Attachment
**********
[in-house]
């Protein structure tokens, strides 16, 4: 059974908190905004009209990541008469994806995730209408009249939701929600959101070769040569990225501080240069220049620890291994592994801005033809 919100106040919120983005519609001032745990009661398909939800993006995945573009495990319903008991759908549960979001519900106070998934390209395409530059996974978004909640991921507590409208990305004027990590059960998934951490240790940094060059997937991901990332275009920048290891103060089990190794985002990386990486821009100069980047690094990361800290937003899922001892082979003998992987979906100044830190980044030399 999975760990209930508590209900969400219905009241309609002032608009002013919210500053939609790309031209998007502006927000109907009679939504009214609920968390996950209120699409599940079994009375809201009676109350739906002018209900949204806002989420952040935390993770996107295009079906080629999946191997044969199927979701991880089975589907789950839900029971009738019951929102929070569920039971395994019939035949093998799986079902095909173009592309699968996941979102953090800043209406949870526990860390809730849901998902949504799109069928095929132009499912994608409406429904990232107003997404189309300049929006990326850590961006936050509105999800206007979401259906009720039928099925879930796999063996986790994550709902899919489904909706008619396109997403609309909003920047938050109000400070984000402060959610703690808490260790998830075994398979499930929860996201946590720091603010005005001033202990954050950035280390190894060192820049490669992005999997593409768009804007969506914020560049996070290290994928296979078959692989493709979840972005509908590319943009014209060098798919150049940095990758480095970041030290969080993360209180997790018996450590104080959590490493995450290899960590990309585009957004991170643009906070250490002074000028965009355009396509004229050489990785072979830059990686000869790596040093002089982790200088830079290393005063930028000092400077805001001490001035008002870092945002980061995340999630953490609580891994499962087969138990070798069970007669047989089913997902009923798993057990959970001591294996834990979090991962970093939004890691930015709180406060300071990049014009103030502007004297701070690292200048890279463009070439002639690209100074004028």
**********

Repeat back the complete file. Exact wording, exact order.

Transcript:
[in-house]
């Protein structure tokens, strides 16, 4: 059974908190905004009209990541008469994806995730209408009249939701929600959101070769040569990225501080240069220049620890291994592994801005033809 919100106040919120983005519609001032745990009661398909939800993006995945573009495990319903008991759908549960979001519900106070998934390209395409530059996974978004909640991921507590409208990305004027990590059960998934951490240790940094060059997937991901990332275009920048290891103060089990190794985002990386990486821009100069980047690094990361800290937003899922001892082979003998992987979906100044830190980044030399 999975760990209930508590209900969400219905009241309609002032608009002013919210500053939609790309031209998007502006927000109907009679939504009214609920968390996950209120699409599940079994009375809201009676109350739906002018209900949204806002989420952040935390993770996107295009079906080629999946191997044969199927979701991880089975589907789950839900029971009738019951929102929070569920039971395994019939035949093998799986079902095909173009592309699968996941979102953090800043209406949870526990860390809730849901998902949504799109069928095929132009499912994608409406429904990232107003997404189309300049929006990326850590961006936050509105999800206007979401259906009720039928099925879930796999063996986790994550709902899919489904909706008619396109997403609309909003920047938050109000400070984000402060959610703690808490260790998830075994398979499930929860996201946590720091603010005005001033202990954050950035280390190894060192820049490669992005999997593409768009804007969506914020560049996070290290994928296979078959692989493709979840972005509908590319943009014209060098798919150049940095990758480095970041030290969080993360209180997790018996450590104080959590490493995450290899960590990309585009957004991170643009906070250490002074000028965009355009396509004229050489990785072979830059990686000869790596040093002089982790200088830079290393005063930028000092400077805001001490001035008002870092945002980061995340999630953490609580891994499962087969138990070798069970007669047989089913997902009923798993057990959970001591294996834990979090991962970093939004890691930015709180406060300071990049014009103030502007004297701070690292200048890279463009070439002639690209100074004028």